When the news first trickled out about President Barack Obama’s bow to the King of Saudi Arabia, I rolled my eyes. Really, I thought, are we going to take him to task for every protocol violation?
I don’t like sounding shrill. It turns off moderates. More importantly, it’s my moral obligation to strive for objectivity. If I would make an excuse for George W. Bush or Mitt Romney or Ronald Reagan, after all, then I certainly could not fault Barack Obama. It’s my duty to do my best to hold everyone to an equal standard. Besides, I could see myself, in a moment of confusion, forgetting protocol and bowing to a king.
As far as I was concerned, the bow was a non-issue.
Two things have changed my mind. The first is the contrast between the mainstream press’s reaction to Obama’s bow in 2008 and Clinton’s in 1994. Back then, President Clinton gave a small, from-the-neck bow to the Emperor of Japan. The New York Times weighed in:
It wasn’t a bow, exactly. But Mr. Clinton came close. He inclined his head and shoulders forward, he pressed his hands together. It lasted no longer than a snapshot, but the image on the South Lawn was indelible: an obsequent President, and the Emperor of Japan. Canadians still bow to England’s Queen; so do Australians. Americans shake hands. If not to stand eye-to-eye with royalty, what else were 1776 and all that about? … Guests invited to a white-tie state dinner at the White House (a Clinton Administration first) were instructed to address the Emperor as “Your Majesty,” not “Your Highness” or, worse, “King.” And in what one Administration aide called “some emperor thing,” an Army general was cautioned that he should not address the Emperor Akihito at all as he escorted him to the Tomb of the Unknowns at Arlington National Cemetery. But the “thou need not bow” commandment from the State Department’s protocol office maintained a constancy of more than 200 years. Administration officials scurried to insist that the eager-to-please President had not really done the unthinkable.
So Clinton was obsequent? (Don’t worry, I had to look that up too. Even Microsoft Word doesn’t recognize it. To be obsequent, it turns out, means to be “submissive” or, better still, to be “obedient.”) The quasi-bow was the unthinkable?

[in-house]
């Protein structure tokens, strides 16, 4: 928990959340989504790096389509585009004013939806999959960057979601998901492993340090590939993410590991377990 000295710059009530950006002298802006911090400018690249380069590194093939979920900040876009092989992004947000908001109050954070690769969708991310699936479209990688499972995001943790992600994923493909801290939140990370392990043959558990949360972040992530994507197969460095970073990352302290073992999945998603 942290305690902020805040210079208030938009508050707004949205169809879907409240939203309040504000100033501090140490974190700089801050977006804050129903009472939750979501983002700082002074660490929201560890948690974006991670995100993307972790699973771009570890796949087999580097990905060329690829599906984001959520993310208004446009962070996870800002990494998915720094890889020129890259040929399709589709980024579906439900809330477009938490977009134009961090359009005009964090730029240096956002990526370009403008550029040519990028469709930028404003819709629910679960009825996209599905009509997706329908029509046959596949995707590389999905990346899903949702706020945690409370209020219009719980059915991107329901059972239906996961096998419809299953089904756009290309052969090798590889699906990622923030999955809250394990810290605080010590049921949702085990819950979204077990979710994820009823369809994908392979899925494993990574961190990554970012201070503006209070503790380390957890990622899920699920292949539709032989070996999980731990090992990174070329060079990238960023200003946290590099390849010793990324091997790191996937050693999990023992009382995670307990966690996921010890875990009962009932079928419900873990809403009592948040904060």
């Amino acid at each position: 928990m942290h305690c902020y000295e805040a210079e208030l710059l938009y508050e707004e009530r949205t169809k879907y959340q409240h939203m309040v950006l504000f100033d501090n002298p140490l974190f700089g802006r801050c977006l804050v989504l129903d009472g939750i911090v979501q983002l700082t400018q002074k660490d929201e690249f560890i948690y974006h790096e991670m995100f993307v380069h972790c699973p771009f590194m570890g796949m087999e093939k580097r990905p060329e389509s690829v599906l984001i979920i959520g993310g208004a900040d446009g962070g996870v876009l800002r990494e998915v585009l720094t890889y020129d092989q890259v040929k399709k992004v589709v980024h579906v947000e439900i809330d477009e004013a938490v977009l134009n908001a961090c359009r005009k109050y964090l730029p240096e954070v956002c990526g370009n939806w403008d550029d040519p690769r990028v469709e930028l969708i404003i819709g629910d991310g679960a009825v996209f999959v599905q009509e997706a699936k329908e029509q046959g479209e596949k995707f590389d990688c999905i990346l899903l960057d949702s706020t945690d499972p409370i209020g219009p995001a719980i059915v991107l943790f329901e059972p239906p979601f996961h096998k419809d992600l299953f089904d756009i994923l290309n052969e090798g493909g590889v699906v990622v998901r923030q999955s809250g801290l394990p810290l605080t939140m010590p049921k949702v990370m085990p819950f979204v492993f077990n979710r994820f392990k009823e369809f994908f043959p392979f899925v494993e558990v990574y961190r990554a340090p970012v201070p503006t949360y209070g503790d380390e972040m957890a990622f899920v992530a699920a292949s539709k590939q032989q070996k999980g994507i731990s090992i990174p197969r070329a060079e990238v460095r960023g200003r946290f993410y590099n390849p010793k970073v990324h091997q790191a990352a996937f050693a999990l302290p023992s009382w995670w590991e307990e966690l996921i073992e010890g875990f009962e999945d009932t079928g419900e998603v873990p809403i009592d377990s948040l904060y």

Before we get to the real problem, there’s something else that’s interesting. Obama apparently gave the Queen of England a bit of a head-nod as well. I’m not sure if you want to call it a bow. But if you do, then it sure is interesting that the Queen of our closest ally gets only the barest of nods while the King of a nation which shares no such special relationship with the US and has frequently been at odds with our policies and culture gets such a deep bow.
But there’s something else at stake here, and I have to credit Mark Steyn–a Brit, ironically–for bringing it to my attention. In over 200 years of American history, our presidents have maintained a proud tradition of not bowing to foreign heads of state (with the debatable exception of Clinton, obviously). Now, on a personal level, I mentioned that I could see myself becoming flustered and making a protocol error — but I’m not the president of the United States. I’m a private citizen. Obama is the president of the United States, and that means that he’s carrying on the proud mantle of the oldest constitutional republic in the world. What can be seen as mere oversight on the part of a private citizen becomes something different when it involves our Commander in Chief.
I don’t know why Obama bowed. It’s possible that–like the visit to the Blue Mosque–it was an overture toward Muslims, but I doubt it. I think it’s more likely that it was an subconscious gesture, and that is no comfort to me. Instead of an intentional overture, a subconscious action of subservience indicates that Obama may not value the office of president of the United States of America the way I believe he ought to. Is this a reflection of a president who, perhaps like his wife, has only recently discovered a reason to have any modicum of pride in his nation?
On one final note — I think I know one reason, over and beyond a deep love for the president, that the New York Times won’t touch this particular error in protocol with a 40-foot pole: Calling President Clinton obedient is one thing. Calling America’s first black president obsequent? That would take care of Al Sharpton’s retirement all by itself.
Robert Wallace has been writing for America’s Right since December 2008.